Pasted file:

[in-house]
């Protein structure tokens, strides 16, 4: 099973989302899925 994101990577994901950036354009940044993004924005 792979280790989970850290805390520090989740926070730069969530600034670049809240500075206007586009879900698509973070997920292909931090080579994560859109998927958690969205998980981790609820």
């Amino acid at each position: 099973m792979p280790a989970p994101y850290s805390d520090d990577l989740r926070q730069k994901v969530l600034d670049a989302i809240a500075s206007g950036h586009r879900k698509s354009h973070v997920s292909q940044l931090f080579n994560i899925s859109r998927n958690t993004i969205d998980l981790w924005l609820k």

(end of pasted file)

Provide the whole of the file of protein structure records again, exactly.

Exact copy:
[in-house]
């Protein structure tokens, strides 16, 4: 099973989302899925 994101990577994901950036354009940044993004924005 792979280790989970850290805390520090989740926070730069969530600034670049809240500075206007586009879900698509973070997920292909931090080579994560859109998927958690969205998980981790609820």
């Amino acid at each position: 099973m792979p280790a989970p994101y850290s805390d520090d990577l989740r926070q730069k994901v969530l600034d670049a989302i809240a500075s206007g950036h586009r879900k698509s354009h973070v997920s292909q940044l931090f080579n994560i899925s859109r998927n958690t993004i969205d998980l981790w924005l609820k």